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Workshop announcement

Full first announcement of March 31st 2012

The transient sky has never been more exciting. Numerous current and near-future large-scale surveys (PanStarrs, PTF, SkyMapper, Gaia, SWIFT, OGLE, LOFAR, LSST) are promising vast numbers of new, transient objects corresponding to a wide range of astrophysical phenomena, from solar system objects, through new types of stellar variability and signatures of exoplanets, to Supernovae and orphan Gamma Ray Bursts. However without prompt and appropriate follow-up observations, much of the scientific potential of these new discoveries will be lost.  It becomes crucial for transient astronomy that the new phenomena are rapidly observed with small and medium size telescopes and the data are analysed quickly to share the knowledge.

The Gaia Photometric Science Alerts team, is responsible for generating alerts on transient and anomalous events detected in the data stream of the Gaia satellite  - cornerstone ESA mission scheduled for launch in August 2013. The alerts will become public immediately, and to assure the complex data processing pipeline produces reliable and robust alerts, they need to be thoroughly tested. Therefore, the first alerts will need to be verified with an extensive programme of dedicated follow-up observations.

Thorough and robust classification requires a dedicated network of telescopes and a well-organised team. Now, with the Gaia launch so close, we are approaching a crucial point in time. We need to organise our teams, choose instruments and telescopes, construct observing proposals, and prepare the community for the influx of Gaia alerts.

During the first two Gaia Science Alerts workshops we have addressed the requirements for the ground-based verification of alerts and their follow-up. We have established the foundations of the collaborative network of telescopes and scientists willing to get involved in the transients follow-up and Gaia alerts verification.

In the third workshop this summer we will present and discuss the early-stage tests performed by our partners based on alerts generated by the Catalina Real-Time Transient Survey (CRTS) and other surveys. We will also continue building and extending the network with new partners.

One of the main issues related with the follow-up of transients is their robust and rapid classification at the survey level and then  evolving classification with the additional follow-up data. We will concentrate on this subject during the third workshop and present current techniques and methods of transient classification presented by experts in the field and astronomers applying the techniques to their data.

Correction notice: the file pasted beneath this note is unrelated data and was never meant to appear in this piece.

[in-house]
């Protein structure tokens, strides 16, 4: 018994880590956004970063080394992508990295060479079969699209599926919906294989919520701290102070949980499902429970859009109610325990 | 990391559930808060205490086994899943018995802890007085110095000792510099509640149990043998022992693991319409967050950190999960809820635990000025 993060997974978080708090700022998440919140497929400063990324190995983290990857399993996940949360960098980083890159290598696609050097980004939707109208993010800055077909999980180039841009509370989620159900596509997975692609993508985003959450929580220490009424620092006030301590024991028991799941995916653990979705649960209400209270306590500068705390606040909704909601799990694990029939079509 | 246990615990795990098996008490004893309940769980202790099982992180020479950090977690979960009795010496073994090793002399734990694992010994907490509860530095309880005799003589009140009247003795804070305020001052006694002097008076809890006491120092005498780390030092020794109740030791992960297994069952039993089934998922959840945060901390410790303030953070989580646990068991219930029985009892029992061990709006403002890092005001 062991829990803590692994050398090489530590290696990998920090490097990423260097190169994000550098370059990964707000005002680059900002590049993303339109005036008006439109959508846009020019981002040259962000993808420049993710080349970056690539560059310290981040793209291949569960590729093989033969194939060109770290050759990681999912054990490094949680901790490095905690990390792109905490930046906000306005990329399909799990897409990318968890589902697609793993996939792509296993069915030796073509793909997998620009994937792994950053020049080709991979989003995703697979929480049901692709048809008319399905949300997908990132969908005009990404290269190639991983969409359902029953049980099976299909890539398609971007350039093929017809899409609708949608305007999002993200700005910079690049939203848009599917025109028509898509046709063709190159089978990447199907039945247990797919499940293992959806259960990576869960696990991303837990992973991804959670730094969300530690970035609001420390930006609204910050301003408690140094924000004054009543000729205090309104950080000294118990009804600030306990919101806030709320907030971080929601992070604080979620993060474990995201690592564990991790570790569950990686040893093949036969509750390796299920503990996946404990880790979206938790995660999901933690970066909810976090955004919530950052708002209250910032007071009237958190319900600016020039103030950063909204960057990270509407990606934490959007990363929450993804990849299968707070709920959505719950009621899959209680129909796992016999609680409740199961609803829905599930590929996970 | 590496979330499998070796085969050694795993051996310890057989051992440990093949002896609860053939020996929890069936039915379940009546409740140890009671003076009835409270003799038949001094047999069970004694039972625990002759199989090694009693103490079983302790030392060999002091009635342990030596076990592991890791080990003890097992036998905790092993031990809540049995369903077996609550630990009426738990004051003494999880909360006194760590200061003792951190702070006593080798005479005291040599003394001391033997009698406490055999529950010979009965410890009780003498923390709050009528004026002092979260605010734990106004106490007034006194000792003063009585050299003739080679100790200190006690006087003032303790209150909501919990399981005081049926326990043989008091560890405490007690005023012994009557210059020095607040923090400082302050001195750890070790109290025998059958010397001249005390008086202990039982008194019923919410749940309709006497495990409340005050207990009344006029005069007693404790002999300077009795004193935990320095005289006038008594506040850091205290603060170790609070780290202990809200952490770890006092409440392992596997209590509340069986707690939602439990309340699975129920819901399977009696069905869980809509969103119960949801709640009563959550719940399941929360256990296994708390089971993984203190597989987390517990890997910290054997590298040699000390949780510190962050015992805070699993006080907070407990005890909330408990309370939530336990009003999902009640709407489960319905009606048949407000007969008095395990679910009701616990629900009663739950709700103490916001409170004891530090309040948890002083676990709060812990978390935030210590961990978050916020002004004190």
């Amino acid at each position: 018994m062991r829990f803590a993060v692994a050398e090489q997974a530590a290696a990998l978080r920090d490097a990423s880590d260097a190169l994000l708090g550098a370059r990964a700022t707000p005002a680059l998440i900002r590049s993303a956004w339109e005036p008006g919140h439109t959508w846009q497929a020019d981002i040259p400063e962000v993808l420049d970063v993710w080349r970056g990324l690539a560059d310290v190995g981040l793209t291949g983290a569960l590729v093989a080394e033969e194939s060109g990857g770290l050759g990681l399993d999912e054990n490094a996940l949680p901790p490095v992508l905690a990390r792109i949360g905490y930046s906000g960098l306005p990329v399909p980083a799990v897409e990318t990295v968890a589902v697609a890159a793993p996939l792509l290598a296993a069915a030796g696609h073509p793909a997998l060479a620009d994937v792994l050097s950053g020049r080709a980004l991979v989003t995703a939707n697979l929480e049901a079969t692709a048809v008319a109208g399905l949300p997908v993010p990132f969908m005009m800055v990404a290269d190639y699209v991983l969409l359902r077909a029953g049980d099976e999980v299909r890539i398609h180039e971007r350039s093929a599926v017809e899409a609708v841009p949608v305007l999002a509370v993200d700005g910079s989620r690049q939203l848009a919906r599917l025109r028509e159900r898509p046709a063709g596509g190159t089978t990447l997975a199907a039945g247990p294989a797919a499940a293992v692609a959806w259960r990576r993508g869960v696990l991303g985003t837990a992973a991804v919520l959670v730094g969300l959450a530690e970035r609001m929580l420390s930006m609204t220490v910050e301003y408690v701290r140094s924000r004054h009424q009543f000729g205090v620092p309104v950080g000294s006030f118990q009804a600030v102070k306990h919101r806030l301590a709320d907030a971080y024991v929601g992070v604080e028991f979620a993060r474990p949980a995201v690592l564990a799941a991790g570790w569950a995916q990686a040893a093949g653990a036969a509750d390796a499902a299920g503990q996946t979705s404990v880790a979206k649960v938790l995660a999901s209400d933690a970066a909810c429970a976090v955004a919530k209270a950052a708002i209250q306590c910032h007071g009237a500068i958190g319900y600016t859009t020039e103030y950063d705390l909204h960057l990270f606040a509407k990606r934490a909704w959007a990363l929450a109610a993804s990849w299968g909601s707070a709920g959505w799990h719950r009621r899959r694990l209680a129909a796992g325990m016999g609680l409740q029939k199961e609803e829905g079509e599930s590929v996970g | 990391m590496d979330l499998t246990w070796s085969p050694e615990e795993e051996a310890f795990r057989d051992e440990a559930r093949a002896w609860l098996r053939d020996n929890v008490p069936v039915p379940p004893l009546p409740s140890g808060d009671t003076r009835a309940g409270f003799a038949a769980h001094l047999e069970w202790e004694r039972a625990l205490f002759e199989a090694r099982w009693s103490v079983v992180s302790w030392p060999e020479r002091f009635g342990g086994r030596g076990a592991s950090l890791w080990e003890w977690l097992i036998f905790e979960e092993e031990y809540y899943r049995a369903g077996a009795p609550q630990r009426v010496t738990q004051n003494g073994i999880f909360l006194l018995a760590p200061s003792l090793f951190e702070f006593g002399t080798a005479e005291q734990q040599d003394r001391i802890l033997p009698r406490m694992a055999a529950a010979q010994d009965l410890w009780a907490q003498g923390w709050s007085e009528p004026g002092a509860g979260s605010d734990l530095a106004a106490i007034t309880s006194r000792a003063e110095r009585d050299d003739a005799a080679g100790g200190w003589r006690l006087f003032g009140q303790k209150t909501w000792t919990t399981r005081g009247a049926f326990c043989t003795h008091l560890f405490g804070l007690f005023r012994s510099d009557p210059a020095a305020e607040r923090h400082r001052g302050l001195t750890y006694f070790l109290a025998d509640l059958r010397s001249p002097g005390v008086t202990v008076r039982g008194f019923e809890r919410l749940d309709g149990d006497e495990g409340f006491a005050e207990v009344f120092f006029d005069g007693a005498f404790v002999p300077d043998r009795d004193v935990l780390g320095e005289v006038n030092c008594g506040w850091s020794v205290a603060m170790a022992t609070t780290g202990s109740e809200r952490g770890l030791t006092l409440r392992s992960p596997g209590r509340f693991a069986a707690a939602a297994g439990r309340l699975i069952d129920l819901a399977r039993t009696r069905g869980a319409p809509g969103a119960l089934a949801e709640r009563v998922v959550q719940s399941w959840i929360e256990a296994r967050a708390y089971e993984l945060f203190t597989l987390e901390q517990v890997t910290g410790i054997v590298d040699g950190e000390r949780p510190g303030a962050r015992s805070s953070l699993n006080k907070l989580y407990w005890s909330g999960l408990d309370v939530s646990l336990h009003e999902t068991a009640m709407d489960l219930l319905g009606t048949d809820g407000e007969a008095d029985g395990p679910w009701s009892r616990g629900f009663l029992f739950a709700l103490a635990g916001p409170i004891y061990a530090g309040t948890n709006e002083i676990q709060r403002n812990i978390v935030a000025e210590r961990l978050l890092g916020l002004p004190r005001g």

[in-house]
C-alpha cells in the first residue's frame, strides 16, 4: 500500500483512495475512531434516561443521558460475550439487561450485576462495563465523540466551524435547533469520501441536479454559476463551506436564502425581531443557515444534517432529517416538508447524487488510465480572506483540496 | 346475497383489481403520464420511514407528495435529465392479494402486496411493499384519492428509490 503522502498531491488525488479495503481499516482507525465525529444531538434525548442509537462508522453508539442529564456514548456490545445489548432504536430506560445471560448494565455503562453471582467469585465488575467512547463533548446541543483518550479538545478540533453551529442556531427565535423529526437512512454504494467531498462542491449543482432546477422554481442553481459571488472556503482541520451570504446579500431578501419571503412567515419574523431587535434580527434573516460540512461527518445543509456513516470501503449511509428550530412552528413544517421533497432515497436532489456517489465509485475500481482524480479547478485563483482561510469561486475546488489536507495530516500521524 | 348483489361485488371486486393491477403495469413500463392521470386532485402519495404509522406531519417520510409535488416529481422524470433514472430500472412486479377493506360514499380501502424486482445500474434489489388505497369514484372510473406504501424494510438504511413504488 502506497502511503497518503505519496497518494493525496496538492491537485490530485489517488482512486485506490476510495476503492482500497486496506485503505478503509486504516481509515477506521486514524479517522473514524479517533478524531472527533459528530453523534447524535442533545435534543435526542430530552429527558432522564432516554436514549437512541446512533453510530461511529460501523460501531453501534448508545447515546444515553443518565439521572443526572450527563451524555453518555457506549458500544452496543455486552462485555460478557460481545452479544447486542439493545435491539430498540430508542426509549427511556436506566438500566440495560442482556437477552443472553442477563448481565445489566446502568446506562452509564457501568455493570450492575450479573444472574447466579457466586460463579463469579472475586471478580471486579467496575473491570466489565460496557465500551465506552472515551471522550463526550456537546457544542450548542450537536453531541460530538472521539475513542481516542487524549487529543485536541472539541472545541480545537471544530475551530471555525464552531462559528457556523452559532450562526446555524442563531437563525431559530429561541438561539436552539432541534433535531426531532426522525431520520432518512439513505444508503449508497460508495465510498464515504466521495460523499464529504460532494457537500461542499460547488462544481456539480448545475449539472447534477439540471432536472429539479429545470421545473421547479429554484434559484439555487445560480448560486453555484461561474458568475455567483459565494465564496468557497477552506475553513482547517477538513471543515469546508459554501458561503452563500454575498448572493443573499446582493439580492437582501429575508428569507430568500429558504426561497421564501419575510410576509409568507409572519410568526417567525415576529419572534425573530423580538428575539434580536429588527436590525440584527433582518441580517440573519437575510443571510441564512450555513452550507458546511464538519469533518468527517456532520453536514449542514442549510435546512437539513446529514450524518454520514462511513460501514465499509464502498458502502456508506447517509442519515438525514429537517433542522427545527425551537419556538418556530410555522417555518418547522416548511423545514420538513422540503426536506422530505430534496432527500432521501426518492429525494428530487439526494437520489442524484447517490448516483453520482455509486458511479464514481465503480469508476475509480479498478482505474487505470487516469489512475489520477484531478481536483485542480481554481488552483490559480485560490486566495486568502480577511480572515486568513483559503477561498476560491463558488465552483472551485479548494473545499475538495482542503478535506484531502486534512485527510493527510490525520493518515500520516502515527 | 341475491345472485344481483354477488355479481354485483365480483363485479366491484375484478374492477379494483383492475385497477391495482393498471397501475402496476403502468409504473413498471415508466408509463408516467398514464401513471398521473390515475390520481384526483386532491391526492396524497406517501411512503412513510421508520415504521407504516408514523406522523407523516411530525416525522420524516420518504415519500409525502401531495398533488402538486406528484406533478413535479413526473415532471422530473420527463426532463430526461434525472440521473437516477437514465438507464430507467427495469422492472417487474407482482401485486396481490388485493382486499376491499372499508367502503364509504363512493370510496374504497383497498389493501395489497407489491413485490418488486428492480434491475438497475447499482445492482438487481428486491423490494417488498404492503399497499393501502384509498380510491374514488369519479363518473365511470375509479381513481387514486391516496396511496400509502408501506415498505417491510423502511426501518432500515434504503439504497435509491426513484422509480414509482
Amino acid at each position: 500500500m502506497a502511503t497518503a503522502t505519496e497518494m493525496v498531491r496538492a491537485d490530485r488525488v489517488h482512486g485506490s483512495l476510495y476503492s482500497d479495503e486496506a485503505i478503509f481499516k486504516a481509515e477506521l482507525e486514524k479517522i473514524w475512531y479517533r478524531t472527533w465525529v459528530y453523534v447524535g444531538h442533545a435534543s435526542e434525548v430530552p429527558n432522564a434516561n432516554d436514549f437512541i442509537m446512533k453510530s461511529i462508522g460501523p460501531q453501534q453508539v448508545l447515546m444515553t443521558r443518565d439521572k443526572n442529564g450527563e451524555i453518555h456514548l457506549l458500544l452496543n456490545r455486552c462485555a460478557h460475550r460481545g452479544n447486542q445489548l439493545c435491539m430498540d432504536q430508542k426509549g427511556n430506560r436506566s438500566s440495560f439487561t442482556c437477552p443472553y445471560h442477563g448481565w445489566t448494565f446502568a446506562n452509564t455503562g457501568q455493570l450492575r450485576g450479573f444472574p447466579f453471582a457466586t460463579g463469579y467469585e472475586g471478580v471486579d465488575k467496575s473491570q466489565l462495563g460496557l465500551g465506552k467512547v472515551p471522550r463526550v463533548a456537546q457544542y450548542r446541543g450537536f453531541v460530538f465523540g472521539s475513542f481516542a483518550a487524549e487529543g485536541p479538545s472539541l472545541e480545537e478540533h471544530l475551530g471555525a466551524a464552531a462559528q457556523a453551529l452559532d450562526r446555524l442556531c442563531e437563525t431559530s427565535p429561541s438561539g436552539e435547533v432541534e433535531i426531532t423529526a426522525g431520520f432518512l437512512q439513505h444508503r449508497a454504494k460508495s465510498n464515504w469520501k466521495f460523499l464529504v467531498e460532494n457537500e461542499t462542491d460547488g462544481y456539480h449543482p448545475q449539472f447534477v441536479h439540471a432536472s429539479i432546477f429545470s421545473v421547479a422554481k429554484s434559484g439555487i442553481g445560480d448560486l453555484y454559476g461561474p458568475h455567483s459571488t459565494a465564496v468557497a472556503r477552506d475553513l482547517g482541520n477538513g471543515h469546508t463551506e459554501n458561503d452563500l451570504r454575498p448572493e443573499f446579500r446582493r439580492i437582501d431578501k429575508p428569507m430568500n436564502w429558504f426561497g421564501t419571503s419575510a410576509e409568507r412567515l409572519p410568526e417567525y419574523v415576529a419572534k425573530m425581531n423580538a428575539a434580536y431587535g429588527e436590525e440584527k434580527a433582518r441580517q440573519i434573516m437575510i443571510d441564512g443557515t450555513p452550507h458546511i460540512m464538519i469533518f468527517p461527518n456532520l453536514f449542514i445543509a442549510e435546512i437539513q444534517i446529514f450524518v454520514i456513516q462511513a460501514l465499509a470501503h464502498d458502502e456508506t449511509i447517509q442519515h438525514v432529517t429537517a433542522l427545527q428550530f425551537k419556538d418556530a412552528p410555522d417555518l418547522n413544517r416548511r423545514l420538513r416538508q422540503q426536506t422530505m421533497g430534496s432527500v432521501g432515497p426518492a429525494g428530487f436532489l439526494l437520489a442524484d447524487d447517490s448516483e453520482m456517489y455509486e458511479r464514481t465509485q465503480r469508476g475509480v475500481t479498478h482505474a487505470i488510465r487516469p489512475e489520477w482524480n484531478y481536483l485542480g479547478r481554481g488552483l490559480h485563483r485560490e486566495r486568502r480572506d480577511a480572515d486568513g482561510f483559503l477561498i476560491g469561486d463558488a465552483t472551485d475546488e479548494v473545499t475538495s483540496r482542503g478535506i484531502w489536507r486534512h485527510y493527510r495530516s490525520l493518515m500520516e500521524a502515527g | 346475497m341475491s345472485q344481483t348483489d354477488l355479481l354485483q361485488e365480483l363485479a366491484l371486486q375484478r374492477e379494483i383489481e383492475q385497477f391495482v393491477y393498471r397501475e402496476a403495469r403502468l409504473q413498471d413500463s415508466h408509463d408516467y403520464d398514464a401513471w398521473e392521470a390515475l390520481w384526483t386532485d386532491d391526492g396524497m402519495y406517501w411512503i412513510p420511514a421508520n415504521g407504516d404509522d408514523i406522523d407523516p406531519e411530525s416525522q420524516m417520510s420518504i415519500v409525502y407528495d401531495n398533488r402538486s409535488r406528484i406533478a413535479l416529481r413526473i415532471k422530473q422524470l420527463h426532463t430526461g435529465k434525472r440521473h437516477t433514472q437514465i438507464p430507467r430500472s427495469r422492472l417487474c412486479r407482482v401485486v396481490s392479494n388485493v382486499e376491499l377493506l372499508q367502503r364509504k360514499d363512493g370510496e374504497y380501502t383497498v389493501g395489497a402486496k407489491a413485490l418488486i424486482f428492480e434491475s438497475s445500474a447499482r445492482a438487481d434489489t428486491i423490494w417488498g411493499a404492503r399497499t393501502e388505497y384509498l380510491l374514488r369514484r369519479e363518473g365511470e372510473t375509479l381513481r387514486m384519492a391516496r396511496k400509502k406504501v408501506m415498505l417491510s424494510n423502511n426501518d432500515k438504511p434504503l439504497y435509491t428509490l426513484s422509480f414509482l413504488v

The main goals of the meeting

  • Optimising ground-based transient follow-up

It can be shown that for any given transient, there exists a wide-range of follow-up observations that could be made, with differing degrees of effectiveness for improving classification. We will consider the general question what should we do next?, and investigate the dependence of the answer to this question on (i) the nature of the event, (ii) the availability and quality of measured data (photometry, astrometry, spectroscopy), (iii) the telescope and instrumentation available to the observer. This workshop session will look at the follow-up teams experiences with the CRTS and other surveys data.

  • Machine learning approaches to the classification of transient data.

Classification of transients is a unique problem for computational astrophysics. In this part of the workshop we will discuss state-of-the-art techniques for transient classification, including: Gaussian Mixtures, Self-Organizing Maps, Random Forest, Neural Networks, naive Bayes and so on. A workshop session will focus on the application of these techniques to the transients surveys data stream, and comparison to the Gaia data stream.

  • Expanding the follow-up community

There are a large number of telescopes and observers around the globe, both suitable and interested in taking part in the follow-up of the Gaia alerts. The list includes professional astronomers, as well as skilled,hard-working, well-equipped and well-organised amateur astronomers who would love to work closely with the Gaia mission. One of the main goals of our meeting is to identify new potential partners for the alerts follow-up and discuss common practises for the follow-up process, with an emphasis on the verification of the Gaia alerts. As an outcome of this we hope to prepare an agreed version of the Memorandum of Understanding, to be signed between the Gaia Science Alerts team and partners. This will cover all issues related with the data dissemination, processing and usage policy. An additional deliverable will be an evolving web site describing recommended follow-up procedures, providing detailed instructions on how to get involved, how to observe, how to share data, and instructing the astronomers how and who to credit.